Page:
Daily revision of petrol and diesel
prices has burdened the masses, who already have skyrocketing prices of food items, edible oils and other articles of daily use to contend with.
Even as the agrarian distress worsens, a hike in the prices of petrol and diesel
by about Rs 5 per litre and Rs 7 per litre, respectively will aggravate the crisis, as there would be a cascading effect on people’s livelihood.
Globally, when crude prices were falling between 2014 and 2016, the government had raised the excise duty on petrol and diesel
and earned about Rs 3 lakh crore from July 2014 to March 2017.
The petroleum minister’s remark that global crude prices have risen due to factors such as Hurricane Harvey in the US does not hold up. Harvey hit the US two weeks ago, whereas prices of petrol and diesel
have been rising since May 2014.
The government should not play politics with the people on petrol and diesel
prices. It should revise petrol and diesel
rates in line with international crude prices, given that India imports 80 per cent of crude.
S K Khosla, Chandigarh
Not the end of the story
It must have been unnerving for Finance Minister Arun Jaitley to find the utilisation of a staggering Rs 65,000 crore as central goods and services tax (GST) transitional credits for July alone. Attributing such utilisation to a possible “mistake or confusion”, the Central Board of Excise and Customs is said to have sought verification from those utilising credits of Rs 1 crore and above.
One would be inclined to believe that once “mistakes” or “errors” are detected amongst such units, the verification may have to be extended to units availing credit of less than Rs 1 crore as well.
This is not the end of the story. The amounts of such credits taken on value-added tax (VAT)-paid stocks that remained unsold as on July 1 are also eligible for transitional credits. State VAT authorities, therefore, have to undertake similar exercises. This would be a nightmare for both tax collectors and taxpayers.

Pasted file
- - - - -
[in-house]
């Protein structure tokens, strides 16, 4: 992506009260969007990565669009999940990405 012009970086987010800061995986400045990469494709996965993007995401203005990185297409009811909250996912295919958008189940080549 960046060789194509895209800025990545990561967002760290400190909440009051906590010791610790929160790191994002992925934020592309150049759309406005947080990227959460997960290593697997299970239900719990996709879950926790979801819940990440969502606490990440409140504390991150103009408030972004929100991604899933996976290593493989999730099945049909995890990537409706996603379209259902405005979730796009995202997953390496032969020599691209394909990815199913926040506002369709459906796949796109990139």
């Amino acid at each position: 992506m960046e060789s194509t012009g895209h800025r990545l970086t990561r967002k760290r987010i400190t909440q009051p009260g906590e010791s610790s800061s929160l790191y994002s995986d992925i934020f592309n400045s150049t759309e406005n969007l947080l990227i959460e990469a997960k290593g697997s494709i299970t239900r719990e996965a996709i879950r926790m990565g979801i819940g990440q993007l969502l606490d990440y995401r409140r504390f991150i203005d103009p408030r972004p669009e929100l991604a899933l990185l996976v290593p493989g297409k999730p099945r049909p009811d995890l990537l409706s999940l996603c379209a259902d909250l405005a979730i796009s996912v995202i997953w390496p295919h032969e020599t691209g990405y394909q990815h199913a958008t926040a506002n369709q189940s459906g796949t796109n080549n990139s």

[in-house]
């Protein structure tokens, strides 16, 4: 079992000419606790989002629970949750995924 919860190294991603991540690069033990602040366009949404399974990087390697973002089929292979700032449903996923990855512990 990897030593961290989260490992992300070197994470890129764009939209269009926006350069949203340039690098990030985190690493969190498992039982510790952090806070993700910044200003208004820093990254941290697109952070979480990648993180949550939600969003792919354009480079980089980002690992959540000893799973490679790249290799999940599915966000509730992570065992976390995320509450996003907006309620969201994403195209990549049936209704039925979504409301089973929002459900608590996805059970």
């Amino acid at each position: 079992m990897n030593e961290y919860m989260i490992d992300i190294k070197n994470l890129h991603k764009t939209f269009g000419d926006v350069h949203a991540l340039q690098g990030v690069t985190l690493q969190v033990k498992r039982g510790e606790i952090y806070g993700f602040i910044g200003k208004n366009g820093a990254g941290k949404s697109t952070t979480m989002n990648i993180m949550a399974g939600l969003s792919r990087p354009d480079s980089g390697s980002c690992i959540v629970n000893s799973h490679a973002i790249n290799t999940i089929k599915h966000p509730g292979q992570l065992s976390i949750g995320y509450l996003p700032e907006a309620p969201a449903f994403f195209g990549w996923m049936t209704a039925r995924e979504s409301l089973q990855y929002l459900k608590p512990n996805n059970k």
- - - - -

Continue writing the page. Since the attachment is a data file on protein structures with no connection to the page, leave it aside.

Rules governing these complex transitional credits were notified just days before the introduction of the GST, leaving little time for traders to comprehend them for proper compliance. Despite persistent demands from all quarters, Jaitley was somewhat obdurate in not deferring the launch to September.
Till now, there has not been a formal division for exercising administrative jurisdiction over tax-paying units between the central excise and state VAT authorities. The net result is a total mess for which Jaitley as chairman of the GST Council cannot escape blame.
S K Choudhury, Bengaluru
The Weekend article, “Biting the bitcoin” (September 16), was an interesting read. In several countries such as the USA, Japan and South Korea, bitcoins have become popular and are in regular use, be it for paying hotel bills, import-export trade, in some cases, escrow accounts, and for making e-commerce payments. In India, bitcoin
transactions are yet to be legalised.
As the popularity of this cryptocurrency rises, the government has been trying to regulate its use. Recent comments by a top official of the Reserve Bank of India are discouraging and disappointing. The government is trying to bring bitcoin
transactions within the ambit of the Securities and Exchange Board of India. This goes against the interests of investors. These attempts appear whimsical; there is no need to panic so much over the bitcoin
or try to ban it.
Bitcoins should be declared legal tender in India. This will likely spur economic activity and help generate additional indirect tax revenues. Banks will gain in transaction charges. Bitcoins can fulfil the government’s digital push. This may also minimise black money. Stiff regulation of the bitcoin
will go against the Digital India initiative.
A Sathyanarayana, New Delhi
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